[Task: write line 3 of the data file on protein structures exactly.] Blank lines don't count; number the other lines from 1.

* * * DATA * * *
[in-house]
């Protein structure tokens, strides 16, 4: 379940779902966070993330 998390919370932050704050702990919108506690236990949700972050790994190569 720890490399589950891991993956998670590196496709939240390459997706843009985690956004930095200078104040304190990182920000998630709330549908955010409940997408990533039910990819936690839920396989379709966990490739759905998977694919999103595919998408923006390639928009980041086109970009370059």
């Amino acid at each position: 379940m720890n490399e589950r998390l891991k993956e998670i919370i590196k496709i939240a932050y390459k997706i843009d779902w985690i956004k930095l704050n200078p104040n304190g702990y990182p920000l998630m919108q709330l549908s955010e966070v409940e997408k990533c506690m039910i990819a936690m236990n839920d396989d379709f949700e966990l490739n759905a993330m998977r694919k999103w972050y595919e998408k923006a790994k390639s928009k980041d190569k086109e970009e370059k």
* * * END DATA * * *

């Amino acid at each position: 379940m720890n490399e589950r998390l891991k993956e998670i919370i590196k496709i939240a932050y390459k997706i843009d779902w985690i956004k930095l704050n200078p104040n304190g702990y990182p920000l998630m919108q709330l549908s955010e966070v409940e997408k990533c506690m039910i990819a936690m236990n839920d396989d379709f949700e966990l490739n759905a993330m998977r694919k999103w972050y595919e998408k923006a790994k390639s928009k980041d190569k086109e970009e370059k």